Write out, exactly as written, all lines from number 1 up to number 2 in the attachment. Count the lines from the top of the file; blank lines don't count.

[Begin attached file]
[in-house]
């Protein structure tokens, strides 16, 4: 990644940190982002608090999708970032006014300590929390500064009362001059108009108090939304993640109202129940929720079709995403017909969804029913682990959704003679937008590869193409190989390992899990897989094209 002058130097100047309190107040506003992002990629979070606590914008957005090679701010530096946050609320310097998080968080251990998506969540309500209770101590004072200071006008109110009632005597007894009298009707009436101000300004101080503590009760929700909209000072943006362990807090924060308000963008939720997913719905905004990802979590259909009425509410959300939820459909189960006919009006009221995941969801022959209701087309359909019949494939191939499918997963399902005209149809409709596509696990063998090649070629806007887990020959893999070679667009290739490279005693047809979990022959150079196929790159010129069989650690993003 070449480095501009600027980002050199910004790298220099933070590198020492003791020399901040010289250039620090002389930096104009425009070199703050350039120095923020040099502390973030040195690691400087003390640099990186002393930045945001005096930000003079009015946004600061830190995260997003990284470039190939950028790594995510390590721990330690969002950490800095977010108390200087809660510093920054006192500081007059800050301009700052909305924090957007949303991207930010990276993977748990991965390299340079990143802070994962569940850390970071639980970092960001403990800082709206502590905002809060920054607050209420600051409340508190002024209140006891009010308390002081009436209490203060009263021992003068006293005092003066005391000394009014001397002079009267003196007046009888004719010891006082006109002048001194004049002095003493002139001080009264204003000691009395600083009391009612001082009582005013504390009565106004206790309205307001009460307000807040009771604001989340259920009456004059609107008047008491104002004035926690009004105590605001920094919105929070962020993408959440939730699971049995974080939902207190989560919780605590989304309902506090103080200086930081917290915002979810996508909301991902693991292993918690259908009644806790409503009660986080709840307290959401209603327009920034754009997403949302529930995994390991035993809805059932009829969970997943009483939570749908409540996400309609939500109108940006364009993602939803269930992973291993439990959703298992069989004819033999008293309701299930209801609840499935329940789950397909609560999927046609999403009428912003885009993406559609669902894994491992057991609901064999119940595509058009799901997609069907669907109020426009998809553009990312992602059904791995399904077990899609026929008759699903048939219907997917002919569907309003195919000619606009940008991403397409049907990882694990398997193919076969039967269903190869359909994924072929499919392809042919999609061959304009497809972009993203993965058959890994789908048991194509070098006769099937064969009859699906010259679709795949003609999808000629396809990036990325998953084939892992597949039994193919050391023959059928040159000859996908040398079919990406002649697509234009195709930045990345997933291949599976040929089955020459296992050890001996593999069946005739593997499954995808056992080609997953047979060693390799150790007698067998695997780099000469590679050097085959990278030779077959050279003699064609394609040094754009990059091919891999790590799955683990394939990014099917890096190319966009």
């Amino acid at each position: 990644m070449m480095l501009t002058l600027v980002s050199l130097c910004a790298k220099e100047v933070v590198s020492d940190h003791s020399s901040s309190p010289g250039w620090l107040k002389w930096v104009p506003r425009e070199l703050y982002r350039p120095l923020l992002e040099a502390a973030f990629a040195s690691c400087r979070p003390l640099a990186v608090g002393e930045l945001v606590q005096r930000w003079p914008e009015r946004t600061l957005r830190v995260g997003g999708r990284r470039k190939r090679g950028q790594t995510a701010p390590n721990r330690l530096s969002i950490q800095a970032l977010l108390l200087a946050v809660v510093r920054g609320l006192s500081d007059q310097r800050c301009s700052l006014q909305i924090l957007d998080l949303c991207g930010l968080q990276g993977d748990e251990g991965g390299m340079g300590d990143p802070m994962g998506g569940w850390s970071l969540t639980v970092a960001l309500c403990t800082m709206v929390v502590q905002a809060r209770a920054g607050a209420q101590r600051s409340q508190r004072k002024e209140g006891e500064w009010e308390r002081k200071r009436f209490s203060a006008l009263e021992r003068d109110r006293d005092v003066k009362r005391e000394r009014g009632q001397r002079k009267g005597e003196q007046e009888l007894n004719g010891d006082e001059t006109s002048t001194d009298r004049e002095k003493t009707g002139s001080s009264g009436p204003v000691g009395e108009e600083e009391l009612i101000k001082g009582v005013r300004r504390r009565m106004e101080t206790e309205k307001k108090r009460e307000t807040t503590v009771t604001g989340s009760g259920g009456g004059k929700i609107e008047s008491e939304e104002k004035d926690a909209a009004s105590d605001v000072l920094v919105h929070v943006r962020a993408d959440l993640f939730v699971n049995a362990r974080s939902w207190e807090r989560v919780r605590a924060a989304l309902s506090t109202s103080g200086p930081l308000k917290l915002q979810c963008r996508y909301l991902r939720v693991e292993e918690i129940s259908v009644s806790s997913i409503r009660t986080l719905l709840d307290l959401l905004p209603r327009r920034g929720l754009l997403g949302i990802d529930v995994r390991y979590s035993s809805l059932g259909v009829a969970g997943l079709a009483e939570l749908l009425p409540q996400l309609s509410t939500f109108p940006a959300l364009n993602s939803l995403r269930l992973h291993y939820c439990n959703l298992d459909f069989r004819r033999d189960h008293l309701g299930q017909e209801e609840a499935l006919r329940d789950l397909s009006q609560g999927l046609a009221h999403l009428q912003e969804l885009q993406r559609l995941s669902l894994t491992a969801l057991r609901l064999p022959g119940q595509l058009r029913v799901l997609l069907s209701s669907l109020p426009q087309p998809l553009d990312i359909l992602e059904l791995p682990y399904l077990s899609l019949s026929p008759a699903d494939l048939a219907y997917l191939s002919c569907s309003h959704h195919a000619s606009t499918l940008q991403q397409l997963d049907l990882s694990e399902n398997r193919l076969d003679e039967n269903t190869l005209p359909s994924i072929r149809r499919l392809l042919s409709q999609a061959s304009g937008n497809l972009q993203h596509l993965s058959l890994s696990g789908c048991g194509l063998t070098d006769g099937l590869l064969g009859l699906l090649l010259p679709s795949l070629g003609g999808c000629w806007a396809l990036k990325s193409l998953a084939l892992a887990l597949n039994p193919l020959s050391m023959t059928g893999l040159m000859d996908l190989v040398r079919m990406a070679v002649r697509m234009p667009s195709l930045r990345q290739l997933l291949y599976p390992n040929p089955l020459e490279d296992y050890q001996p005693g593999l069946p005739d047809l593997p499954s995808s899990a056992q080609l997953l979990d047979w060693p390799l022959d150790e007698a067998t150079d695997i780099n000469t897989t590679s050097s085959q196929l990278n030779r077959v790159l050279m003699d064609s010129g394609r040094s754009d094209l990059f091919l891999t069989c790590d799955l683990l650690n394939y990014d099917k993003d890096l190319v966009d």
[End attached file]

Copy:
[in-house]
């Protein structure tokens, strides 16, 4: 990644940190982002608090999708970032006014300590929390500064009362001059108009108090939304993640109202129940929720079709995403017909969804029913682990959704003679937008590869193409190989390992899990897989094209 002058130097100047309190107040506003992002990629979070606590914008957005090679701010530096946050609320310097998080968080251990998506969540309500209770101590004072200071006008109110009632005597007894009298009707009436101000300004101080503590009760929700909209000072943006362990807090924060308000963008939720997913719905905004990802979590259909009425509410959300939820459909189960006919009006009221995941969801022959209701087309359909019949494939191939499918997963399902005209149809409709596509696990063998090649070629806007887990020959893999070679667009290739490279005693047809979990022959150079196929790159010129069989650690993003 070449480095501009600027980002050199910004790298220099933070590198020492003791020399901040010289250039620090002389930096104009425009070199703050350039120095923020040099502390973030040195690691400087003390640099990186002393930045945001005096930000003079009015946004600061830190995260997003990284470039190939950028790594995510390590721990330690969002950490800095977010108390200087809660510093920054006192500081007059800050301009700052909305924090957007949303991207930010990276993977748990991965390299340079990143802070994962569940850390970071639980970092960001403990800082709206502590905002809060920054607050209420600051409340508190002024209140006891009010308390002081009436209490203060009263021992003068006293005092003066005391000394009014001397002079009267003196007046009888004719010891006082006109002048001194004049002095003493002139001080009264204003000691009395600083009391009612001082009582005013504390009565106004206790309205307001009460307000807040009771604001989340259920009456004059609107008047008491104002004035926690009004105590605001920094919105929070962020993408959440939730699971049995974080939902207190989560919780605590989304309902506090103080200086930081917290915002979810996508909301991902693991292993918690259908009644806790409503009660986080709840307290959401209603327009920034754009997403949302529930995994390991035993809805059932009829969970997943009483939570749908409540996400309609939500109108940006364009993602939803269930992973291993439990959703298992069989004819033999008293309701299930209801609840499935329940789950397909609560999927046609999403009428912003885009993406559609669902894994491992057991609901064999119940595509058009799901997609069907669907109020426009998809553009990312992602059904791995399904077990899609026929008759699903048939219907997917002919569907309003195919000619606009940008991403397409049907990882694990398997193919076969039967269903190869359909994924072929499919392809042919999609061959304009497809972009993203993965058959890994789908048991194509070098006769099937064969009859699906010259679709795949003609999808000629396809990036990325998953084939892992597949039994193919050391023959059928040159000859996908040398079919990406002649697509234009195709930045990345997933291949599976040929089955020459296992050890001996593999069946005739593997499954995808056992080609997953047979060693390799150790007698067998695997780099000469590679050097085959990278030779077959050279003699064609394609040094754009990059091919891999790590799955683990394939990014099917890096190319966009």